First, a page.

Oil major BP (BP.) could be generating $10bn of free cash flow by 2021 from its downstream business. The scope for such huge cash flows in future came out of the group's investor day earlier this week. Downstream refers to the refining of crude oil and processing of natural gas, as well as the marketing and distribution of products derived from oil and gas.
Shares in the company are up 0.9% to 465.1p in early trade on Friday as they bounce back from oil price related weakness.
WHAT ARE BP’S DOWNSTREAM OPERATIONS?
BP made the point that while half the capital employed by the business is in refining this makes up less than a quarter of profits from downstream operations. Higher return activities and products such as lubricants, non-fuel retail, petrochemicals and jet fuel make up the remainder.
The company makes pre-tax returns of 30% from its fuels marketing business – essentially its retail forecourts – with growth coming from partnerships with food brands like Woolworths in Australia and Marks & Spencer (MKS) in the UK as well as expansion into new geographies like Mexico.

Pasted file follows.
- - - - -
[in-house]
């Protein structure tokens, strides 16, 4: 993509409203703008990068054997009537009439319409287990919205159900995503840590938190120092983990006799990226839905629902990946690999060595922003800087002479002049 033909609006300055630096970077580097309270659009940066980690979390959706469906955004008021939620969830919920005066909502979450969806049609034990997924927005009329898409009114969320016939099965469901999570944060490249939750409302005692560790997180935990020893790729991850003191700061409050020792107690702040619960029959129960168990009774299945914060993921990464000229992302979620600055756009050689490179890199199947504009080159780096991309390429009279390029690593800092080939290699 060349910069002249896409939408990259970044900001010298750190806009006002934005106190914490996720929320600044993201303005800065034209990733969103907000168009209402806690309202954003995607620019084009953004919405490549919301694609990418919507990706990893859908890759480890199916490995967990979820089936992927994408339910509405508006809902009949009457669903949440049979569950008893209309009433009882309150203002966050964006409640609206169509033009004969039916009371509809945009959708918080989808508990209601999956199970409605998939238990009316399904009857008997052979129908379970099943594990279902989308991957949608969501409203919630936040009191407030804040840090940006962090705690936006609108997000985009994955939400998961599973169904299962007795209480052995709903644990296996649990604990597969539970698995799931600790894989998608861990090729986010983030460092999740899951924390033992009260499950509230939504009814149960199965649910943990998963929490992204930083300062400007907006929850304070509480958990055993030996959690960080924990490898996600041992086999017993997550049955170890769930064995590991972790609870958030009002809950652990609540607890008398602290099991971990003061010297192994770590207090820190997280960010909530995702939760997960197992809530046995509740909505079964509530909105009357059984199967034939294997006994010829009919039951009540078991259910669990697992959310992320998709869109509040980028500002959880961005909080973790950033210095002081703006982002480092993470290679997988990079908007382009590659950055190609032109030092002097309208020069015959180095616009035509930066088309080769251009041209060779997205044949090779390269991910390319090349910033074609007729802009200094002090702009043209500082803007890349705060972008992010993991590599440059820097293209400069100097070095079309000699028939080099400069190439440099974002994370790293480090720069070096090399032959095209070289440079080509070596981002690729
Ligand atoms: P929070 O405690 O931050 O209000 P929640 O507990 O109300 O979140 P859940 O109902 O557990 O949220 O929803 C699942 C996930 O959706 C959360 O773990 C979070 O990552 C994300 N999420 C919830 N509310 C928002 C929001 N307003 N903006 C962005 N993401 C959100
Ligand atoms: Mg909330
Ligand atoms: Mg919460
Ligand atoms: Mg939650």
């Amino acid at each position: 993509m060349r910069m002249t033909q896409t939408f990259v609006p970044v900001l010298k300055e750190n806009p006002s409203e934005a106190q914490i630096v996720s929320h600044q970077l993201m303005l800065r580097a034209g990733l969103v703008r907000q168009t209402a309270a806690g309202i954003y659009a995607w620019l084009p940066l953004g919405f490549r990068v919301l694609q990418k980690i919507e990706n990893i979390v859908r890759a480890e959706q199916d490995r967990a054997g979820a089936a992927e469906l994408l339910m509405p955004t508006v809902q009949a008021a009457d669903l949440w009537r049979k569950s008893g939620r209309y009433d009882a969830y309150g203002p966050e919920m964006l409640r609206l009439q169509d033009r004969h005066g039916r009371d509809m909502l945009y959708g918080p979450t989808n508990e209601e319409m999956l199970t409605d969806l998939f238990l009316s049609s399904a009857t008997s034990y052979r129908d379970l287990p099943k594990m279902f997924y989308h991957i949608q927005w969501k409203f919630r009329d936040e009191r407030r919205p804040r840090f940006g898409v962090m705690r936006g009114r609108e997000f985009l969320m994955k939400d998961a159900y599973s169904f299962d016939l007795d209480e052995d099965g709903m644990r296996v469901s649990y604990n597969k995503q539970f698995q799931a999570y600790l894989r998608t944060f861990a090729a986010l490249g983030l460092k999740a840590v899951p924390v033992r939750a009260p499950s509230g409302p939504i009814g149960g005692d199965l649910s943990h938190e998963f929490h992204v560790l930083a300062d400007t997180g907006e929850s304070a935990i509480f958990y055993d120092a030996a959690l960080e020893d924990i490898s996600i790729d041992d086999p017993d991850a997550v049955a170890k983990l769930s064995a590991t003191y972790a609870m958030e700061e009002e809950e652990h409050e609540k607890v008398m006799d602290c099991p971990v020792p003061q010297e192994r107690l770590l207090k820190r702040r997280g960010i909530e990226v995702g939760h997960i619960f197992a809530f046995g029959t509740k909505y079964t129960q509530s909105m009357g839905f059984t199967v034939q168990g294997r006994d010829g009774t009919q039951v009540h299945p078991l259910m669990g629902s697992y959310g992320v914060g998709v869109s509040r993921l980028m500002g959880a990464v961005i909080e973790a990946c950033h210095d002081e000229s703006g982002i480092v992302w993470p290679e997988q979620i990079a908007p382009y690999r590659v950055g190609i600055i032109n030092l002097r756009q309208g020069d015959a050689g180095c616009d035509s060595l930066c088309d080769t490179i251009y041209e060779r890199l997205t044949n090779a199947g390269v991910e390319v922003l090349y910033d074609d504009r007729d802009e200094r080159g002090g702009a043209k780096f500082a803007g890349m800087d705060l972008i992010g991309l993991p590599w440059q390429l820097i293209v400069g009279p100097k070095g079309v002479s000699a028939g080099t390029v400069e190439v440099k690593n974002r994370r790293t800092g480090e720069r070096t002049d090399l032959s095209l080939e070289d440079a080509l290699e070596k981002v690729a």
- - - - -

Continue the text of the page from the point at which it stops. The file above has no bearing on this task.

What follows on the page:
Canaccord Genuity analyst Alex Brooks says the market may not be fully reflecting the downstream business in its valuation.
‘We estimate BP's enterprise value ex Rosneft and decommissioning is around $155bn. At most, $50bn of that is attributable to the downstream.
‘Simply taking traded peers for the elements of BP's downstream we can get north of $100bn, or an incremental 200p per share. Additionally, BP's dividend of $8bn per annum could be fully paid from free cash flow from the downstream.’